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Thursday, July 11, 2013
The Inspiration behind the Big Red Run

Steve Donovan, from the Northern Beaches in Sydney, is a little overwhelmed by the lengths his father, Greg, will go to, to help find a cure for him and all type 1 diabetes sufferers. The twenty-year-old describes the lead up to the Big Red Run, from diagnosis to preparing to run alongside his dad, brother Matt and the rest of the Born to Run team. Embarking on the road trip to Birdsville in a 4WD convoy of family, organisers, and girlfriend Ashley, he tells of his determination to reach his simple goal: to finish the Big Red Run, whatever it takes.

What led to your type 1 diabetes diagnosis as a teenager? 
I was diagnosed a couple of weeks before my fifteenth birthday. What ultimately led to my diagnosis was a tooth infection, which brought on the diabetes. Any autoimmune disease can be triggered by an infection. Leading up to diagnosis I lost a lot of weight, was going through fluid a lot, urinating a lot. I was also constantly tired, lethargic. I remember I was falling asleep every day on the bus to and from school and at the bus stop. 

I knew there was something wrong but being a typical male I didn’t do anything about it until one day my Mum and Dad said that I looked awfully skinny. I took off my shirt, looked in the mirror and thought, “holy crap, I actually am!” I truly looked anorexic. My parents looked up the symptoms, which indicated diabetes. We booked in the next day for a doctor’s appointment, did the blood sugar levels on the spot and they pretty much diagnosed me then and there. I think my blood sugar level was 16mmol at that time after fasting overnight. The normal range is 4-8mmol. 

Had your family ever heard of diabetes?

Mum’s been a nurse most of her life, firstly in hospitals and then in aged care so she obviously knew quite a bit about diabetes. Dad knew a few bits and pieces but no one knew what it was like living with someone with diabetes. At fourteen, I had no idea at all what it was. I’d heard people needed sugar for it and that’s really all I knew about it.

What was the experience like, having that diagnosis?

It was like diving into the unknown. It was a bit scary. The first year was about getting used to it and I felt like I was in control of it. That’s because I paid a lot of attention to it. Being new to the world of diabetes, I wanted to get it right but there was a lot of struggle I guess in the first year. After that it kind of comes more naturally, just becomes part of everyday life.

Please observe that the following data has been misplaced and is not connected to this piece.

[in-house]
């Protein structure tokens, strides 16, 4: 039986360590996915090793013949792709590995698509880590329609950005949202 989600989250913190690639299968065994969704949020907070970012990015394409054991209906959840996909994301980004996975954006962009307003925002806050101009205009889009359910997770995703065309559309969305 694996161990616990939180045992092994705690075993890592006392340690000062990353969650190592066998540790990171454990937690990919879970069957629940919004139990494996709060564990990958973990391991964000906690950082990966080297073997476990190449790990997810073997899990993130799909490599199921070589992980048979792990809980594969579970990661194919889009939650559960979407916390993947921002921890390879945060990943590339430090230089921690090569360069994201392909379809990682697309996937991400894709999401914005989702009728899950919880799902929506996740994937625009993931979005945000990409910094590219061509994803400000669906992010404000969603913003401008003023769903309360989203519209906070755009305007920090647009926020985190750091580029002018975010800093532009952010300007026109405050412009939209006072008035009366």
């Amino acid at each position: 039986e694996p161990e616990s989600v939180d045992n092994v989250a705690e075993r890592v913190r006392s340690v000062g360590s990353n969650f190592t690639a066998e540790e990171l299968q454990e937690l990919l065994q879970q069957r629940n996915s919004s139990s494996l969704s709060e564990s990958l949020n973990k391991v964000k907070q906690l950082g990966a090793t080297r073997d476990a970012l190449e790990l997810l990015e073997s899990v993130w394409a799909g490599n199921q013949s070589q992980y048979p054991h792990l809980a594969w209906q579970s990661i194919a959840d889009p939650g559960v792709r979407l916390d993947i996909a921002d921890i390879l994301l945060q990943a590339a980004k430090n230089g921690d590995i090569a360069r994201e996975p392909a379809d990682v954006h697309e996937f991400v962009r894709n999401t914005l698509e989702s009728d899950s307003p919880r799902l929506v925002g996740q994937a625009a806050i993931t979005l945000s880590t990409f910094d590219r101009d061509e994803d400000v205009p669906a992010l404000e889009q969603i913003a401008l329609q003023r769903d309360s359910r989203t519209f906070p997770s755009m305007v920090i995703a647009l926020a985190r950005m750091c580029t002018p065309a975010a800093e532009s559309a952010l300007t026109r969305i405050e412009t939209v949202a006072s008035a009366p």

What was the reaction of your school friends?

Being young teenagers, they were not very educated about what diabetes was. Some had relatives who had type 1 diabetes and knew about it but most of my close friends I had to teach over and over again. They always asked the same questions (laughing), “What is it? What do you have to do? What happens if this happens?” so it felt like I was repeating myself a lot. But I needed to teach them all about hypos and awareness and what they needed to do in that situation. Or if they found me acting a bit strange! But I felt a lot of love at that time. I got a lot of support from my friends and family.

What would you say to teenagers who find out they have type 1 diabetes?

Probably, “don’t stress about it too much”. The first year or so is tough but it all comes eventually, pretty naturally. It just becomes part of your life. And you can always hope for a cure. They say a cure is not too far off now, so you’ve got hope. Just don’t stress about it too much.

You played a lot of sport as a kid. Did you still continue to be active?

I played a lot of sport; rugby, soccer, tennis, all sorts of sports, and at diagnosis I continued to play rugby until it just got too hard. I couldn’t do it anymore. I felt that diabetes took over and I just couldn’t play rugby because it was too much effort. But after I took control of it I felt more confident and got into sport a bit more. Obviously now I’m running which is the ultimate challenge for my diabetes. Being an endurance sport it takes a lot out of you – I have to be really careful with the sugars. 

When did you first start getting into running?

Probably when I heard that my brother, Matt, and Dad were going to do the Four Desert series about two years ago. I got into it a little bit then, just doing some small runs, 5kms or so just to see what it was like. Not too much. I didn’t anticipate I’d be doing this event until a bit later.